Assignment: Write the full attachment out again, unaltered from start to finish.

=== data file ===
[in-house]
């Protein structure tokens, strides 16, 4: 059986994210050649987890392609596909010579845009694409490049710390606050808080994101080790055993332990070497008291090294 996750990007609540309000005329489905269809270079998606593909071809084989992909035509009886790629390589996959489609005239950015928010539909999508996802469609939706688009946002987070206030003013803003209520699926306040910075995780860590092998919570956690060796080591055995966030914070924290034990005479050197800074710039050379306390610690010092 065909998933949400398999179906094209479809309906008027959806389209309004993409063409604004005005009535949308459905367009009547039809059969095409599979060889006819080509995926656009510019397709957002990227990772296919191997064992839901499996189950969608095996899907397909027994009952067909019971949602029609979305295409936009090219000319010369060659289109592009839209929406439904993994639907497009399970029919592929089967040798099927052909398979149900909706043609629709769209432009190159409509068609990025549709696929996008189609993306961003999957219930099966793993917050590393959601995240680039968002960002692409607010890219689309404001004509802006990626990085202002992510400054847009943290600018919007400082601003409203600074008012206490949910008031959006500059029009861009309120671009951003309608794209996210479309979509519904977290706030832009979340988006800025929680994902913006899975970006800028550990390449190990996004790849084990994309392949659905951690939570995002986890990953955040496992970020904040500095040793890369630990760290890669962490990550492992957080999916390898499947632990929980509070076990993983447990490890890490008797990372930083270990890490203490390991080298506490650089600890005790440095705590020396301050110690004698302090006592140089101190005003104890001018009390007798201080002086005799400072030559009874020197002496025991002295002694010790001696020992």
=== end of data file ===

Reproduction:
[in-house]
């Protein structure tokens, strides 16, 4: 059986994210050649987890392609596909010579845009694409490049710390606050808080994101080790055993332990070497008291090294 996750990007609540309000005329489905269809270079998606593909071809084989992909035509009886790629390589996959489609005239950015928010539909999508996802469609939706688009946002987070206030003013803003209520699926306040910075995780860590092998919570956690060796080591055995966030914070924290034990005479050197800074710039050379306390610690010092 065909998933949400398999179906094209479809309906008027959806389209309004993409063409604004005005009535949308459905367009009547039809059969095409599979060889006819080509995926656009510019397709957002990227990772296919191997064992839901499996189950969608095996899907397909027994009952067909019971949602029609979305295409936009090219000319010369060659289109592009839209929406439904993994639907497009399970029919592929089967040798099927052909398979149900909706043609629709769209432009190159409509068609990025549709696929996008189609993306961003999957219930099966793993917050590393959601995240680039968002960002692409607010890219689309404001004509802006990626990085202002992510400054847009943290600018919007400082601003409203600074008012206490949910008031959006500059029009861009309120671009951003309608794209996210479309979509519904977290706030832009979340988006800025929680994902913006899975970006800028550990390449190990996004790849084990994309392949659905951690939570995002986890990953955040496992970020904040500095040793890369630990760290890669962490990550492992957080999916390898499947632990929980509070076990993983447990490890890490008797990372930083270990890490203490390991080298506490650089600890005790440095705590020396301050110690004698302090006592140089101190005003104890001018009390007798201080002086005799400072030559009874020197002496025991002295002694010790001696020992």